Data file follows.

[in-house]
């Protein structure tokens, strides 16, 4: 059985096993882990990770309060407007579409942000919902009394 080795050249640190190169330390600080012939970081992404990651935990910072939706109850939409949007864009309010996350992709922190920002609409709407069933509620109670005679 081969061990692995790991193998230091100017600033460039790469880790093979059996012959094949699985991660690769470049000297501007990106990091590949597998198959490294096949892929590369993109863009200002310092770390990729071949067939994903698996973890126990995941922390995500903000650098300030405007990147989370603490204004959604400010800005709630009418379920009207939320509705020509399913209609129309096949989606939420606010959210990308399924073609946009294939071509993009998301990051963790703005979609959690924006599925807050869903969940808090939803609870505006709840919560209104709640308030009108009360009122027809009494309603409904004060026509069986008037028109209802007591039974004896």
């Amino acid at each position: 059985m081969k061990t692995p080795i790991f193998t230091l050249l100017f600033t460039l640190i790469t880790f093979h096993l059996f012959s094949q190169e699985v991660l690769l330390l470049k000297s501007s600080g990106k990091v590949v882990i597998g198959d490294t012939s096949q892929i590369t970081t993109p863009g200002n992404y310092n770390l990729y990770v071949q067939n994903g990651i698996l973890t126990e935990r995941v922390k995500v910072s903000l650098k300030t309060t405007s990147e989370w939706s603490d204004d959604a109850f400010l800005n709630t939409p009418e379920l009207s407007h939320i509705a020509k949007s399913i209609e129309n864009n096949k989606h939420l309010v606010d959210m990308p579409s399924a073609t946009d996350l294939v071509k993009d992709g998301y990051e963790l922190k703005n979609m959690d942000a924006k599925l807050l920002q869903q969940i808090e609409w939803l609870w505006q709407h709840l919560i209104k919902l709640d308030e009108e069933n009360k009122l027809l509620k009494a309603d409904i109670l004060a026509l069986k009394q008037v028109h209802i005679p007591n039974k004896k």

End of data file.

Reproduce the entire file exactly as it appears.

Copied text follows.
[in-house]
């Protein structure tokens, strides 16, 4: 059985096993882990990770309060407007579409942000919902009394 080795050249640190190169330390600080012939970081992404990651935990910072939706109850939409949007864009309010996350992709922190920002609409709407069933509620109670005679 081969061990692995790991193998230091100017600033460039790469880790093979059996012959094949699985991660690769470049000297501007990106990091590949597998198959490294096949892929590369993109863009200002310092770390990729071949067939994903698996973890126990995941922390995500903000650098300030405007990147989370603490204004959604400010800005709630009418379920009207939320509705020509399913209609129309096949989606939420606010959210990308399924073609946009294939071509993009998301990051963790703005979609959690924006599925807050869903969940808090939803609870505006709840919560209104709640308030009108009360009122027809009494309603409904004060026509069986008037028109209802007591039974004896």
């Amino acid at each position: 059985m081969k061990t692995p080795i790991f193998t230091l050249l100017f600033t460039l640190i790469t880790f093979h096993l059996f012959s094949q190169e699985v991660l690769l330390l470049k000297s501007s600080g990106k990091v590949v882990i597998g198959d490294t012939s096949q892929i590369t970081t993109p863009g200002n992404y310092n770390l990729y990770v071949q067939n994903g990651i698996l973890t126990e935990r995941v922390k995500v910072s903000l650098k300030t309060t405007s990147e989370w939706s603490d204004d959604a109850f400010l800005n709630t939409p009418e379920l009207s407007h939320i509705a020509k949007s399913i209609e129309n864009n096949k989606h939420l309010v606010d959210m990308p579409s399924a073609t946009d996350l294939v071509k993009d992709g998301y990051e963790l922190k703005n979609m959690d942000a924006k599925l807050l920002q869903q969940i808090e609409w939803l609870w505006q709407h709840l919560i209104k919902l709640d308030e009108e069933n009360k009122l027809l509620k009494a309603d409904i109670l004060a026509l069986k009394q008037v028109h209802i005679p007591n039974k004896k």